Before winter break I noticed my boys were becoming too distracted by each other while doing their school work. I wanted an area they could both use that would double as their own space. I ended up building a moveable wall. Hopefully they will have ownership over their “office” and focus on school.

You can use this wall for so many things — a nursery, an office, a closet. Pretty much anywhere you want to divide a space, but don’t want to create a permanent wall. This is excellent for houses you rent as well. The wall I built is 6 feet tall and 6 feet wide. However, you can do any size using the same basic principles.

You will need:

• 12 5-foot, 9-inch wall studs (I had Lowe’s in Killeen cut them from 2-by-4-by-12’s).

• 2 2-by-4-by-8 studs cut at 6-foot, 1-foot, and 1-foot.

• 2 4-by-8 sheets of ¼-inch thick plywood. You can also use sheet rock.

• At least 180 screws.

• Drill.

• Paint.

• Skill saw or have the store cut the boards for you.

First, have all wood cut before you begin. Start building the frame that will keep your wall from falling. Take two of your 5-foot, 9-inch boards and two of the 1-foot boards. Lay them level on the ground in a rectangle shape and screw them together. I like to partially screw all my screws into the first board before screwing them together. Doing so makes the drilling easier and prevents the screw from slipping. (See photo).

Repeat this step with the remaining 1-foot boards and two more 5-foot, 9-inch boards. Place them to the side for now.

Next, use your 6-foot boards as the top and bottom of the wall. Partially predrill holes 1 foot apart into these boards. Be sure the screws are in the same place on both boards. Once completed, lay them on a level area on their 2-inch side. Place your remaining 5-foot, 9-inch boards minus one between them and screw one side in place. Once completed, do the other side. You have framed a wall.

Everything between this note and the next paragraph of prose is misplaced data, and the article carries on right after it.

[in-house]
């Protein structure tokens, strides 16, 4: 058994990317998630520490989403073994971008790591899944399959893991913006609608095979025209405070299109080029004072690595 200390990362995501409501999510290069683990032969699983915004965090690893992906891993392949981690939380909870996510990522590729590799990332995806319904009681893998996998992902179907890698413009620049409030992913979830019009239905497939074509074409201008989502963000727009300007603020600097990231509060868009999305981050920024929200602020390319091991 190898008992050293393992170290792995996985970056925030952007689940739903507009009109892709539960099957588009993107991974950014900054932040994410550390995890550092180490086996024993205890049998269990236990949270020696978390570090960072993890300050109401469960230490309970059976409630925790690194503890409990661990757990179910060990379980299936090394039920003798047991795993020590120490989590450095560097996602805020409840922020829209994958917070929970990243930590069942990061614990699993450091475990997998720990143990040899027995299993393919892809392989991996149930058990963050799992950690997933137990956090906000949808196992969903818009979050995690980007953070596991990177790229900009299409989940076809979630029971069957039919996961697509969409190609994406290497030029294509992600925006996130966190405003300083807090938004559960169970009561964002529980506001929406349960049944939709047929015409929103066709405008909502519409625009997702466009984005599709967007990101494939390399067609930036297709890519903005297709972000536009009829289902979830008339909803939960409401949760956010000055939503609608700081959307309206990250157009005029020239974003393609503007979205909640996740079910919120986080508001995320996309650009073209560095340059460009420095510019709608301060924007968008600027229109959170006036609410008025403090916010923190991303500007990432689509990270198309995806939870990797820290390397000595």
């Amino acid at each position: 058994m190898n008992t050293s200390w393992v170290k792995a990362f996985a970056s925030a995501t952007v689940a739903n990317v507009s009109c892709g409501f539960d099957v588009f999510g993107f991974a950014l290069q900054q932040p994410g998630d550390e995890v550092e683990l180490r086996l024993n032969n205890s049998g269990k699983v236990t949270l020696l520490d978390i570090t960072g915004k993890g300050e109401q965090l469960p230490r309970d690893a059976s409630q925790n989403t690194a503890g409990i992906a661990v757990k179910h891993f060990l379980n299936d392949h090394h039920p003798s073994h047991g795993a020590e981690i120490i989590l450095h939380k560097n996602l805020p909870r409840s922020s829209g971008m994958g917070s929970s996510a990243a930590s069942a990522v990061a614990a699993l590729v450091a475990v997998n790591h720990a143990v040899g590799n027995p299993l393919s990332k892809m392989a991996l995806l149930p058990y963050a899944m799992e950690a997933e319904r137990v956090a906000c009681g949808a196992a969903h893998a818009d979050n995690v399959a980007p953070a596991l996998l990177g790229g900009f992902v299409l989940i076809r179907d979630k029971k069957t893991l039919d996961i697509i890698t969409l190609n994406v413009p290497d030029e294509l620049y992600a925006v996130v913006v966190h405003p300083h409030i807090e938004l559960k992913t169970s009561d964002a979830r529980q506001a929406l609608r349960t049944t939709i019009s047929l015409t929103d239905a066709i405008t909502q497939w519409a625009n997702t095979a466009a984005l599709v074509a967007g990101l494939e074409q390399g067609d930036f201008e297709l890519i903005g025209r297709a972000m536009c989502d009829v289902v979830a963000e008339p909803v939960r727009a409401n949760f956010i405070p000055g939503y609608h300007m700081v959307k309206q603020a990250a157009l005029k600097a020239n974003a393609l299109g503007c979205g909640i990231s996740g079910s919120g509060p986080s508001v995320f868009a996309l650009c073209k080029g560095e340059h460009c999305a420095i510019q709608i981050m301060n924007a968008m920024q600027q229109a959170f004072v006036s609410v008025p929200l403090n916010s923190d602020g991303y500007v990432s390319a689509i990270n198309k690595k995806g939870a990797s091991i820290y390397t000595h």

Now stand the wall up. This part is helpful if you have an assistant, but if not, use another wall to hold it up. You will need one of your sections you built in the first step. Screw this section into your wall at the end. This creates a base to keep the wall from falling. Repeat this on the other side. Make sure you attach it to the other side of your wall frame. It should stand on its own now.

At this point, measure and cut your 4-by-8 plywood or drywall to cover your framing. I only completely covered one of my 1-foot sides since the other was going against a wall. I covered one side of my 6-foot wall. The other side I left open. I then measured between the studs and cut my remaining board using the cut pieces as shelves between the studs.

After you have your wall covered, if you used plywood, you can fill in any screw holes or seams with wood putty. This step is optional. Let it dry according to the directions. You are now ready to paint. After your paint dries, move your wall into place with an assistant (it will be very heavy), and you’re finished.

What an accomplishment. I had never built a wall before. Maybe you haven’t either. But now we can cross it off our bucket lists. Until next time, happy building.

Kindra Warner is a Herald correspondent. Contact her at

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